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Bob Langert joined McDonald’s in 1983, beginning his career as a logistics specialist before moving into corporate responsibility. What began 23 years ago as a short term assignment on a project team tasked with removing CFLs (chlorofluorocarbons) from the company’s packaging gradually expanded into his current role as head of McDonald’s entire global CR effort. Along the way Bob has worked with Greenpeace, WWF, the Environmental Defense Fund, Conservation International, and legendary animal rights activist, Dr. Temple Grandin.
1. AccountAbility: From the vantage of corporate responsibility and sustainability, how has the job changed since you started?
Bob Langert: In the beginning, CSR was much more focused on our company values, our heritage of doing the right thing. In the last few years we’ve broadened our thinking to embrace the idea that sustainability is very important for the growth of our business. This evolution is not only the right thing to do, but necessary for our company to be successful in the future.
The CR leader’s job today is part orchestra conductor, part translator. A conductor in the sense that a company, like an orchestra, has many talented individuals. My job is to empower and educate and bring that talent to the forefront, so that everyone understands what sustainability means, and what it means in their own business. Sometimes people are working on sustainability, and they don’t even know it, because they’re not looking through that particular lens in their work.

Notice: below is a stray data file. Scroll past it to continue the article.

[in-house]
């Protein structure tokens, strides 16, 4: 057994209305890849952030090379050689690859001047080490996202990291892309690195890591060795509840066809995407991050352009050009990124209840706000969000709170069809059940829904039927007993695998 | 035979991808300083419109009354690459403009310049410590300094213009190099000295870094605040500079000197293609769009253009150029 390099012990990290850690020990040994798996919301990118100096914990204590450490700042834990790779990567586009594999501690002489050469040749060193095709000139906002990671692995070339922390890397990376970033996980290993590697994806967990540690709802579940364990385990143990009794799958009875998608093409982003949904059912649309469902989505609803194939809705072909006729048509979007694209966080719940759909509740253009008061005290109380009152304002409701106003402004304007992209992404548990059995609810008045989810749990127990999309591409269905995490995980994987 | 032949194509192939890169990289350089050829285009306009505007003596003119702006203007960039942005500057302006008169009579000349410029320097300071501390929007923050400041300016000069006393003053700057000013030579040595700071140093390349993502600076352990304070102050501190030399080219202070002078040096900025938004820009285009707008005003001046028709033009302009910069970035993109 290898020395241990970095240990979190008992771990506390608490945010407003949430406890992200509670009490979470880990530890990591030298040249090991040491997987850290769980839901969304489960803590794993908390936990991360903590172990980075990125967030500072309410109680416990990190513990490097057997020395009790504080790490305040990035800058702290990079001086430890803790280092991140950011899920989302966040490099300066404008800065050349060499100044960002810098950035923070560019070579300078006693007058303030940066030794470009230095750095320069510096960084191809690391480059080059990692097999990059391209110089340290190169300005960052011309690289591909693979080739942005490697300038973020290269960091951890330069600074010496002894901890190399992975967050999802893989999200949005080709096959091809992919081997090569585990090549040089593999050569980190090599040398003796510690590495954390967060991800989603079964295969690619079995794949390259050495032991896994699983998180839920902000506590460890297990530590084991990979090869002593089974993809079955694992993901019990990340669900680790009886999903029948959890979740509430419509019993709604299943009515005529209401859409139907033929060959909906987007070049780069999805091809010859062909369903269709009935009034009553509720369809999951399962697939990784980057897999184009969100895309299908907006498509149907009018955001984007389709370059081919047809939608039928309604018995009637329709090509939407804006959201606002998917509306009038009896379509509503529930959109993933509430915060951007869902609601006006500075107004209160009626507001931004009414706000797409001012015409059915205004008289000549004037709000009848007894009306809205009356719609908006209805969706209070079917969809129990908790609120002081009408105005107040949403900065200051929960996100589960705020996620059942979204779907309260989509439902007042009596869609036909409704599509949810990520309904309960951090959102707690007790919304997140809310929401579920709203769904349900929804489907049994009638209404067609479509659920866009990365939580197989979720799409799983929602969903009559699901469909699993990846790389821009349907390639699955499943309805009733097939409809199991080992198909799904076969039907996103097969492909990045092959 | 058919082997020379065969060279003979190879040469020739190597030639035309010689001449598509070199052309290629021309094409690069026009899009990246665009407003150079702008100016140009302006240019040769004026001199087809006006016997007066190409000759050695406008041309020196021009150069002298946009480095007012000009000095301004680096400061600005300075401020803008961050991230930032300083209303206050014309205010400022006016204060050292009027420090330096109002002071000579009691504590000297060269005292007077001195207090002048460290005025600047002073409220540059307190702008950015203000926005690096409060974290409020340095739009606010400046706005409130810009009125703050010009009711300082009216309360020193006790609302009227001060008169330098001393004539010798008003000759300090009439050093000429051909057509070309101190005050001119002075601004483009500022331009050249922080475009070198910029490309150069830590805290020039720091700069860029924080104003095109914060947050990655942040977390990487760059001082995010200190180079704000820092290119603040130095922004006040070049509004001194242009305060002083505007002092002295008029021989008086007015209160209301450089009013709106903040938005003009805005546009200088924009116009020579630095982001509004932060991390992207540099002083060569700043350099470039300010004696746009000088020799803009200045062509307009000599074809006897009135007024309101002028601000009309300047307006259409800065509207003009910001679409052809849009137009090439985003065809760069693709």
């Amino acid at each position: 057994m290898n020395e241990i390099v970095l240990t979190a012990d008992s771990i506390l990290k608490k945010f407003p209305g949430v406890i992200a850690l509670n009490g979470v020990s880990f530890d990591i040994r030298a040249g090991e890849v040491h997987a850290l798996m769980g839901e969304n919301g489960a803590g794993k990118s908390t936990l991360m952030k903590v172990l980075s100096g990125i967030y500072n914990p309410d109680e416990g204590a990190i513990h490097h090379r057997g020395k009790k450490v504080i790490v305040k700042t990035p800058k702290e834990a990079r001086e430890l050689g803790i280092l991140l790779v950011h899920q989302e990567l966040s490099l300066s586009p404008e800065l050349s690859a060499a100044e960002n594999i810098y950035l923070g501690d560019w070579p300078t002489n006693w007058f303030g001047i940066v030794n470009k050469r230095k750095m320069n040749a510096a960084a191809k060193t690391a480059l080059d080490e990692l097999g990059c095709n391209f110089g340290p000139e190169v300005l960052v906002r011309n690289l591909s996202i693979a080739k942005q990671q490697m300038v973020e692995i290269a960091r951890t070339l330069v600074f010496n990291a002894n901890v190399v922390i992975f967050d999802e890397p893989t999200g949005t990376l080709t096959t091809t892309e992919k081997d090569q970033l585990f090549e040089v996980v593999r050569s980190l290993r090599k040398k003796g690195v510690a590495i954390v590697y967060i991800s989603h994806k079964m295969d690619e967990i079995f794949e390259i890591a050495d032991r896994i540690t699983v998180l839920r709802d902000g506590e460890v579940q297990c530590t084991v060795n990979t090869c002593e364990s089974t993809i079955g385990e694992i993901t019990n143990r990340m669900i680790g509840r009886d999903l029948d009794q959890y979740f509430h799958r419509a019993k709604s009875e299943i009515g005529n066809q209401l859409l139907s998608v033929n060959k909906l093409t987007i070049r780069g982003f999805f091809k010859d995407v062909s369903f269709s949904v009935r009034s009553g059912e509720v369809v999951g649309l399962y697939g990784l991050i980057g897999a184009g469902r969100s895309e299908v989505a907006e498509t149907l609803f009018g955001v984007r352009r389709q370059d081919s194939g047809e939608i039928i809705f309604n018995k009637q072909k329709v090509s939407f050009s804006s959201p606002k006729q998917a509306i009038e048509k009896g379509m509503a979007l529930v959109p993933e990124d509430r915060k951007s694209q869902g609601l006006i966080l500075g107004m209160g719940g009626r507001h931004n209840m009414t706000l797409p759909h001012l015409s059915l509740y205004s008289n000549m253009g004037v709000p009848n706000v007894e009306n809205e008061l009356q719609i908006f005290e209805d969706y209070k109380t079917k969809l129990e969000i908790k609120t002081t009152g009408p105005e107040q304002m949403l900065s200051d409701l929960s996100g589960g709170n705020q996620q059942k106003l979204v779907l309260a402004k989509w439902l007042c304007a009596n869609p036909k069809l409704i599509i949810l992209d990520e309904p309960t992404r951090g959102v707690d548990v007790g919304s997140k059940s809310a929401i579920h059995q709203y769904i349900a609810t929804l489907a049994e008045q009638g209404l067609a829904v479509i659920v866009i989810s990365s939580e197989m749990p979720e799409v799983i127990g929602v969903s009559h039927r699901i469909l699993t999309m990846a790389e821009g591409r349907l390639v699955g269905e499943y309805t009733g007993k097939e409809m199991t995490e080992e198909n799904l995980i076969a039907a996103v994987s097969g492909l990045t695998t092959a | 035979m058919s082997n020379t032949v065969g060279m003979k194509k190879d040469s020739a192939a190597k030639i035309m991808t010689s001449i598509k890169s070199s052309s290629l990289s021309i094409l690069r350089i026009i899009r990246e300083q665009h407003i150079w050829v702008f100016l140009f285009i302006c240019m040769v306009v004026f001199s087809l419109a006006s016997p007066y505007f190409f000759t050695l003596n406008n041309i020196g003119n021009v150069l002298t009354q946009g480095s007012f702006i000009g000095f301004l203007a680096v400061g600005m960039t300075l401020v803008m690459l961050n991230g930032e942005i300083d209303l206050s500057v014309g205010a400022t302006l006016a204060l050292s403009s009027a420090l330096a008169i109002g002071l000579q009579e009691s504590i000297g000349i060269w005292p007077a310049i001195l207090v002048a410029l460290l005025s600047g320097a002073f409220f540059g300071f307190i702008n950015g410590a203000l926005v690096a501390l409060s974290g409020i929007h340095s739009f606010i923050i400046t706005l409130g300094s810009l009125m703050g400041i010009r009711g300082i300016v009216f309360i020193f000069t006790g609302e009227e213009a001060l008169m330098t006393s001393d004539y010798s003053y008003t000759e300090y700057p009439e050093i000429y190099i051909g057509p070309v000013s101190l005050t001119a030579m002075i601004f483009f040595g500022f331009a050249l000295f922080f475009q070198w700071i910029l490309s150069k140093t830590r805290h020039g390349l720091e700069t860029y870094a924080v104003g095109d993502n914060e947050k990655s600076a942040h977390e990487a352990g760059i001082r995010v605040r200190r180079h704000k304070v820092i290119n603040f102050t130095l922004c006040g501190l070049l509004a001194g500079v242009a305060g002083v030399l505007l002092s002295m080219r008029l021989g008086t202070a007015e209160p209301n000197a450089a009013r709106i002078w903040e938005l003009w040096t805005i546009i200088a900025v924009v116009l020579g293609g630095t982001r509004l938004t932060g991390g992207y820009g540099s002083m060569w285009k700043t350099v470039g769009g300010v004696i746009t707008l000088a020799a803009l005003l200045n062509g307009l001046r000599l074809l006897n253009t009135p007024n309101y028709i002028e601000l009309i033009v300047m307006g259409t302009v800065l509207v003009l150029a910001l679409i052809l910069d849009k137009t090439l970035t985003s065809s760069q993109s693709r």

The translator part relates to our role in bringing the outside world in and exposing those inside the company to the outside world. We need to translate societal issues to the business context. And vice-versa, we need to work with our business leaders so that they see societal issues as a business opportunity. In my experience that needs a lot of translation.
2. AA: Describe McDonald’s CR journey. Where have you come from? Where are you headed?
BL: If I had to put it into a headline, I’d say we’re migrating from corporate social responsibility to sustainability. We’re moving away from CSR terminology as something that’s too narrowly perceived both within McDonald’s and externally as dealing with social issues and philanthropy.
The future is sustainability defined as the core of what we do. It is about our core business and how we intersect with society. It’s the idea of creating shared value. Sustainability isn’t just about doing the right thing. It’s also about doing something that’s going to benefit our company. There’s no need to be bashful about creating value because that’s what’s going to make our work sustainable and bring value to society at the same time.
3. AA: What does sustainability mean to the average McDonald’s employee?
BL: If you were to ask people at the front counter “What does sustainability mean to you?” you would get a different answer all around the world, or puzzled looks. That’s not surprising though because I go to sustainability conferences where I hear sustainability experts define sustainability and I hear 100 different definitions.
However, if you were to ask “What does being socially responsible mean?, then the answer you’d likely hear would be that it’s about a company dedicated to doing the right thing.
That’s a good thing because sustainability begins and ends with values, and having our people live those values every day, put them into practice, and make decisions based on them. If we do that, we’re going to be the most sustainable company in our sector.
For the rest of the interview please visit: http://www.accountability.org/about-us/news/cr-leaders-corner/bob-langert.html
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